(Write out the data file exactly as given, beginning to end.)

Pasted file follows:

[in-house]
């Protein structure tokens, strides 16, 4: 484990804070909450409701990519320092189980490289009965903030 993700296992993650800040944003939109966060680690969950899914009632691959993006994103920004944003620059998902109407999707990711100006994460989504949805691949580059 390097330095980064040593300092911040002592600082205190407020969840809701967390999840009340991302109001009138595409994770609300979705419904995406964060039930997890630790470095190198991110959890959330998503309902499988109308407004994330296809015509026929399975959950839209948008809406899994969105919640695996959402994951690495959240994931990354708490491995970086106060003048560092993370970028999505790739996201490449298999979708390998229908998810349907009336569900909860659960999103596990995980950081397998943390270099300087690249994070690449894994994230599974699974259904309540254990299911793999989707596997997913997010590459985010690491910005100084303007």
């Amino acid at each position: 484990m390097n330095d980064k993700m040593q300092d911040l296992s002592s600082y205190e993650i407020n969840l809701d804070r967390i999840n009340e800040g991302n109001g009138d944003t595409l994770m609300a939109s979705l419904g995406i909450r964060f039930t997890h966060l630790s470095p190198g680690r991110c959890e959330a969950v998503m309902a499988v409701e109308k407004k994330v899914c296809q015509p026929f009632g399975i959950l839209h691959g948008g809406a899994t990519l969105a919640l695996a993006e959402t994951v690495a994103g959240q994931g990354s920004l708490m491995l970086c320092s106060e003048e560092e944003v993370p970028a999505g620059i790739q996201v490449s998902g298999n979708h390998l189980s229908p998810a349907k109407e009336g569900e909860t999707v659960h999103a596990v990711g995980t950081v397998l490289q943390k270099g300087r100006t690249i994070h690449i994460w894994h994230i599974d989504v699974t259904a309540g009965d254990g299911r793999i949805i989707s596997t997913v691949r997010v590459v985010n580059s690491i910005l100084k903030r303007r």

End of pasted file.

[in-house]
């Protein structure tokens, strides 16, 4: 484990804070909450409701990519320092189980490289009965903030 993700296992993650800040944003939109966060680690969950899914009632691959993006994103920004944003620059998902109407999707990711100006994460989504949805691949580059 390097330095980064040593300092911040002592600082205190407020969840809701967390999840009340991302109001009138595409994770609300979705419904995406964060039930997890630790470095190198991110959890959330998503309902499988109308407004994330296809015509026929399975959950839209948008809406899994969105919640695996959402994951690495959240994931990354708490491995970086106060003048560092993370970028999505790739996201490449298999979708390998229908998810349907009336569900909860659960999103596990995980950081397998943390270099300087690249994070690449894994994230599974699974259904309540254990299911793999989707596997997913997010590459985010690491910005100084303007």
């Amino acid at each position: 484990m390097n330095d980064k993700m040593q300092d911040l296992s002592s600082y205190e993650i407020n969840l809701d804070r967390i999840n009340e800040g991302n109001g009138d944003t595409l994770m609300a939109s979705l419904g995406i909450r964060f039930t997890h966060l630790s470095p190198g680690r991110c959890e959330a969950v998503m309902a499988v409701e109308k407004k994330v899914c296809q015509p026929f009632g399975i959950l839209h691959g948008g809406a899994t990519l969105a919640l695996a993006e959402t994951v690495a994103g959240q994931g990354s920004l708490m491995l970086c320092s106060e003048e560092e944003v993370p970028a999505g620059i790739q996201v490449s998902g298999n979708h390998l189980s229908p998810a349907k109407e009336g569900e909860t999707v659960h999103a596990v990711g995980t950081v397998l490289q943390k270099g300087r100006t690249i994070h690449i994460w894994h994230i599974d989504v699974t259904a309540g009965d254990g299911r793999i949805i989707s596997t997913v691949r997010v590459v985010n580059s690491i910005l100084k903030r303007r």